With March Madness in full swing, Education Secretary Arne Duncan says some NCAA tournament schools must do more to increase the graduation rates of their players – particularly African-Americans.
As NCAA action was tipping off Thursday, Duncan joined a sport and society scholar and the president of the NAACP on a news teleconference call to urge greater action on student-athlete graduation rates. Although most schools in the NCAA tournament are graduating more basketball players than in past years, significant gaps remain between the success rates of Whites and African-Americans.
The differences are “absolutely unconscionable,” the secretary said.
Data shows White male players from 2011’s tourney-bound schools graduate at a rate of 91 percent, but the rate for African-American men is only 59 percent. This gap has increased since 2006, says Dr. Richard Lapchick, president of the Institute for Diversity and Ethics in Sports, which analyzed the data.
A gap in graduation rates also exists between women on NCAA tournament teams, he said, though the gap is smaller at 8 percentage points. Overall, Whites on NCAA women’s teams had a graduation rate of 92 percent, compared with 84 percent for African-Americans.
To address the problem, the secretary called for a ban on NCAA tournament participation if a school has less than 50 percent of its players on track for graduation. The tournament’s sizable revenue should go only to colleges on track to graduate at least half of its players.
“We need a more sensible balanced of athletics and academic priorities,” Duncan said.
According to Duncan, teams with low graduation rates reap $179 million in NCAA tournament money.
“That doesn’t make sense to me,” he said, adding that a 50 percent benchmark is just a minimum standard of success.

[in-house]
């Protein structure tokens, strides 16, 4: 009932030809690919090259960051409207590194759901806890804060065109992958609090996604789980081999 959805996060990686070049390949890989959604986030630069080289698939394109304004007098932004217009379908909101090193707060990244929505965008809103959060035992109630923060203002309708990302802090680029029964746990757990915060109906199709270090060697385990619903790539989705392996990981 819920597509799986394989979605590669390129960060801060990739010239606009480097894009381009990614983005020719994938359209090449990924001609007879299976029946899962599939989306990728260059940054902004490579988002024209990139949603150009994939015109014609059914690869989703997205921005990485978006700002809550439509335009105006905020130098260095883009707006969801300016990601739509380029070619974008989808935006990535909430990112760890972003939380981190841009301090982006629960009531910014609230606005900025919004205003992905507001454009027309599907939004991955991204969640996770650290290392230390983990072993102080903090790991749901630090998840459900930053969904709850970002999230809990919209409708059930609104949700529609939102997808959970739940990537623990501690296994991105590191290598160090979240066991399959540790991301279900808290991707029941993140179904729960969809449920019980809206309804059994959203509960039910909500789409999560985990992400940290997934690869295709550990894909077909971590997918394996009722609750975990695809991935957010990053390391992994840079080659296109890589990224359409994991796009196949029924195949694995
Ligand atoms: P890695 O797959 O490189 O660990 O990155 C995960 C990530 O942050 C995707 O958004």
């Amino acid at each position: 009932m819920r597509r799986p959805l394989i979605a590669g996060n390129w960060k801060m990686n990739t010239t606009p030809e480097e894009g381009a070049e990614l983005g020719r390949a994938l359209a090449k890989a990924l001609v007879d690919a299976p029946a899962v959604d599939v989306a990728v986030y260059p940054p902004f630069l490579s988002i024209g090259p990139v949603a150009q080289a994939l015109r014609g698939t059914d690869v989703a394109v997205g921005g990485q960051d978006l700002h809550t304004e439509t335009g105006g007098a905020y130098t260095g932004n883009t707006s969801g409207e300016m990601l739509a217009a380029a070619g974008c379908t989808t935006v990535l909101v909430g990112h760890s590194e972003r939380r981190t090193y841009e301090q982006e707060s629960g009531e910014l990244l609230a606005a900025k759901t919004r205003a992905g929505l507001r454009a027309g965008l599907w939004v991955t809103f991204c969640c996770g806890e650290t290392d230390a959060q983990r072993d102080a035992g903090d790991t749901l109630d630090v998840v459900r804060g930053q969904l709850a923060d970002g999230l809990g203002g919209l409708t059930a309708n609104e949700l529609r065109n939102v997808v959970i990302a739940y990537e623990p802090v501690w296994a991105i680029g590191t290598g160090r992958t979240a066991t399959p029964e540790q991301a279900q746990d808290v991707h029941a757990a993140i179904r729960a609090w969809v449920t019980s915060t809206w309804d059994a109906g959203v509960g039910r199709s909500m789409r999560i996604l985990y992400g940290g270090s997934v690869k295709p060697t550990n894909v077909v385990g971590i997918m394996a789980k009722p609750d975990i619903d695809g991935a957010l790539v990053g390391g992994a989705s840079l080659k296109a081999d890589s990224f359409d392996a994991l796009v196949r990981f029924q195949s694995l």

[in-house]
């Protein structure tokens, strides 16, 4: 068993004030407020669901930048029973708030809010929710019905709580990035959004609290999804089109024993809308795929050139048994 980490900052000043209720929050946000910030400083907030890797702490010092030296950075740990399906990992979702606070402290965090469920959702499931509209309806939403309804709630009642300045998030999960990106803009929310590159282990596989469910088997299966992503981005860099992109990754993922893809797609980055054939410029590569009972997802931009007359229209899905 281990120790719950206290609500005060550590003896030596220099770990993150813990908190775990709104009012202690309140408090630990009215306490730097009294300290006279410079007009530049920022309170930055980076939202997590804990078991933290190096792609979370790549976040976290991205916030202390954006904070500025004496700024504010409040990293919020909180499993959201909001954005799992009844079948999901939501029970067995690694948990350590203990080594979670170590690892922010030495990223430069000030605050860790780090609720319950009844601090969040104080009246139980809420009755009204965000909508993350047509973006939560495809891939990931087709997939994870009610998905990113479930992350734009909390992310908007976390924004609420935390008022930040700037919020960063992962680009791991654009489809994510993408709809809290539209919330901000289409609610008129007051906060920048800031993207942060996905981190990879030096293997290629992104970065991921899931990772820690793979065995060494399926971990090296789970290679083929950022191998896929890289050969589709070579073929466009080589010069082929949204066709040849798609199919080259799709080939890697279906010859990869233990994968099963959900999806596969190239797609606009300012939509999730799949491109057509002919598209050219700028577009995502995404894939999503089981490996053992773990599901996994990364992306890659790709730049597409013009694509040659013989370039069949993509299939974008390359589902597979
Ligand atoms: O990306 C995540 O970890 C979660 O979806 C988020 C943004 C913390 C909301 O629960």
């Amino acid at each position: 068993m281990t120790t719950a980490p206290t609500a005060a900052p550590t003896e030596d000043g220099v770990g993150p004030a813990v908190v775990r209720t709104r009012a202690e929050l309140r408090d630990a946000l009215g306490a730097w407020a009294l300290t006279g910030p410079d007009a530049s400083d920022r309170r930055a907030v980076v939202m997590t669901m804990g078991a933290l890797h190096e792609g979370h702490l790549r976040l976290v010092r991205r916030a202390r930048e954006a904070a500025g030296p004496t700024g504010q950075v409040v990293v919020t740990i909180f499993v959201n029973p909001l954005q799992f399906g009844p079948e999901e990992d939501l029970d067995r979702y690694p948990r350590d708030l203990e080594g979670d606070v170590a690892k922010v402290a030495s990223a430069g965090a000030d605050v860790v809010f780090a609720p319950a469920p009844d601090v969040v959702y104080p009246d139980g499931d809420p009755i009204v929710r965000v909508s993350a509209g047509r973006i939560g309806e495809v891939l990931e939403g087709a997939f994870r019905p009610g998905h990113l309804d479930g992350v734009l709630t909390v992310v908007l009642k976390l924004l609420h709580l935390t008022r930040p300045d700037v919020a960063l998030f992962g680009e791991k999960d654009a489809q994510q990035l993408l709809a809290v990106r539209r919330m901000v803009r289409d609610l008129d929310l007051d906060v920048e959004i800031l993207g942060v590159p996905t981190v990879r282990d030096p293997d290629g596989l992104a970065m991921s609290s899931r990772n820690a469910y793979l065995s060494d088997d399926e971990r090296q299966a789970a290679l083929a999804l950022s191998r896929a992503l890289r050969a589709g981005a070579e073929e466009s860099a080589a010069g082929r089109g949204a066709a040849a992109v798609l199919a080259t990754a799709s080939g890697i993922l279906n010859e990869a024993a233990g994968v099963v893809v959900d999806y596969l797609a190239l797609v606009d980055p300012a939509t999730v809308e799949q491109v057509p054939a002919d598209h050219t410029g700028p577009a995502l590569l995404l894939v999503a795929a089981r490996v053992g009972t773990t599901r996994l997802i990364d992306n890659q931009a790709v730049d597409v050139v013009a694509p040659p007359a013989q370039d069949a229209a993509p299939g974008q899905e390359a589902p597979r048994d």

Eight schools in the men’s tourney field graduate all of their White and African-American male players including Brigham Young University, University of Illinois, Notre Dame, Utah State University and Villanova University.
At the other end of the spectrum was the University of Akron, which graduated no African-American players and only 38 percent of all players. Notable gaps included Kansas State University and the University of Arizona, each of which graduated 100 percent of White male players but only 14 percent of African-American males.
Large post-secondary institutions such as the University of Florida, University of Georgia and University of Kentucky were among schools with White/African-American graduation gaps of at least 60 percentage points among male players.
Student-athletes who jump to the NBA after one year of college are not included in these graduation figures, officials said.
Ben Jealous, president and CEO of the NAACP, cited innovative practices at some institutions such as Xavier University in Ohio, which sends a nun and other staff to knock on doors and make sure students get to class. At Xavier, 89 percent of African-American male players and 100 percent of White players graduate.
“Schools should prepare students not just for success on the court but for success in life,” Jealous said.